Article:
Grandma Noda's Tigers: practical magic

Christopher Little

Grandma Noda’s Tigers, currently on as part of Victoria's Uno Fest, is one of those special little shows where everything seems to work supernaturally well. Never before have I seen a house so full on a pay-what-you-can opening night. Actor/writer Chris Little (who co-wrote the show from his wife Regina Fitzgerald’s first draft) seemed pleased with this, too – and quite deservedly.

The “family friendly” label is accurate, but it also might be selling the show short. If you’re out renting movies, “family friendly” usually signals something thematically harmless, perpetually upbeat and wholly uninteresting for anyone twelve and up. Not the case with Grandma Noda. The plot is simple enough for kids to understand and grown-ups will anticipate a few of its major turns, but the whole production has a tone of genuine play about it that is nothing short of fascinating to watch. The obvious whimsy of the set pieces and props – neon colored toy cars, Christmas lights, a horde inch-high puppets and a prowl of wooden tigers – belies the foresight that goes into planning it. If you’ve ever seen the purpose, gravity and enthusiasm of little boys improvising a skirmish with army men, inventing a world from scratch, you’ll have a sense of the feeling Chris Little has so expertly refined.

The story itself belongs to Hiro, a landlord and stereo store owner who wants to bulldoze his Grandmother’s nearby cottage for – what else? – a parking lot. In his defense, Hiro is in desperate need of parking (several fender benders occur). Accompanying Hiro are the sweet-potato salesman, whose produce feeds the titular tigers, and his trusty shipping and moving staff. By virtue of being inch-high wooden puppets, Hiro and company are all talented acrobats and nigh-invulnerable – precisely the kind of people you want around when there are imaginary tigers to catch.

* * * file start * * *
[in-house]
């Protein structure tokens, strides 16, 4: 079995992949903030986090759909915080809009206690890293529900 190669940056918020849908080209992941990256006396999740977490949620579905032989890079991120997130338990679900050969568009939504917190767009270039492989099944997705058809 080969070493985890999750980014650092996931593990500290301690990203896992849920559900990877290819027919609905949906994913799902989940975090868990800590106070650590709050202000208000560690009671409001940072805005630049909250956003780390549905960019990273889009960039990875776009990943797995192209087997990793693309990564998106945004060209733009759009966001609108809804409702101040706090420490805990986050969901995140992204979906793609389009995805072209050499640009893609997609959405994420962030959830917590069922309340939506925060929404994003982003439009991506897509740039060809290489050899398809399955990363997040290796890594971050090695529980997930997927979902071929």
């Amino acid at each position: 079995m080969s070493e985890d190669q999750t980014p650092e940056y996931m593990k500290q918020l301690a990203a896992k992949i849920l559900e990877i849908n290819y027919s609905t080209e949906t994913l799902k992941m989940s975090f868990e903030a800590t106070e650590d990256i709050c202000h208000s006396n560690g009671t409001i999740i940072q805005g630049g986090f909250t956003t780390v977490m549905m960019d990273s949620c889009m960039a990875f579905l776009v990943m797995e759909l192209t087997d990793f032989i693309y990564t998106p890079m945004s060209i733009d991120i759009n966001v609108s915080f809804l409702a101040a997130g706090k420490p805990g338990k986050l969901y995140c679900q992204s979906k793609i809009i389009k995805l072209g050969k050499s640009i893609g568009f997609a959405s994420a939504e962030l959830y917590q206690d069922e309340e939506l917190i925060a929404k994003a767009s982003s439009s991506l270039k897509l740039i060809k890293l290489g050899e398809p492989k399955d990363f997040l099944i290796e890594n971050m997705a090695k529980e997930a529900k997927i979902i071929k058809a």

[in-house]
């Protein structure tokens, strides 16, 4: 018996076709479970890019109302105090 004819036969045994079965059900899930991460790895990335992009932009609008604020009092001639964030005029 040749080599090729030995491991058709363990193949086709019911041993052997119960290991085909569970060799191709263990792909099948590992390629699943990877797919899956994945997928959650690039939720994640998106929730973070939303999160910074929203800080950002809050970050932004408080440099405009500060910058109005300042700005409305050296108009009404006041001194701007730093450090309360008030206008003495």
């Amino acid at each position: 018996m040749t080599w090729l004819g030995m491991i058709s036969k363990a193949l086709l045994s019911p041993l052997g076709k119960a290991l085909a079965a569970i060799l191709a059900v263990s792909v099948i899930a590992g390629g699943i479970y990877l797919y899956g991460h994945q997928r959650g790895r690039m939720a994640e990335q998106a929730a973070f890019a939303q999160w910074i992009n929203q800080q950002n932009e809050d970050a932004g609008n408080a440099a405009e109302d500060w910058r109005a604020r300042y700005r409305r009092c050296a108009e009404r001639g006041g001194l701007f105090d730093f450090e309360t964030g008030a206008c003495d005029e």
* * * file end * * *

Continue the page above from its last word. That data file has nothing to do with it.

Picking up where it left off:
Accompanying Grandma Noda? Her noble, jacket-attacking dog – who, by the way, is made from a feather duster.

Dialogue is simple, but even then lapses back and forth from English to Japanese. A bonus if you’re bilingual, of course, but the audience never really gets lost. If anything, it focuses our attention right where it needs to be, on Chris Little and his tiny cast. The cozy space of the Intrepid Theatre Club is perfect for this. Little makes sure to keep topping his puppetry as the show progresses, from clever stereo equipment stunts to a puppet’s-eye-view chase through the streets so innovative the audience could not stifle their “oohs” and “ahhs.”

That really ought to sell the show right there. It’s rare for theatre to leave an audience with such a genuine sense of wonder, at least not without a Broadway-sized cast and Broadway-sized budget. Grandma Noda’s Tigers pulls it off with almost the opposite: a single actor and a set made of everyday objects. It brims with surprises, a quality that’ll earn anyone’s applause, kid or otherwise. It shows two more times: Saturday and Sunday the 22nd and 23rd, both at 6:30pm. Oh, and if you’d like, Little is more than happy to show you his puppets up close after the lights come up and the set gets changed over for Japanglish. Just in case your curiosity gets the better of you – and it should.

Grandma Noda’s Tigers, part of this year's Uno Fest is on at the Intrepid Theatre Club. For more information go here.

By Chris Felling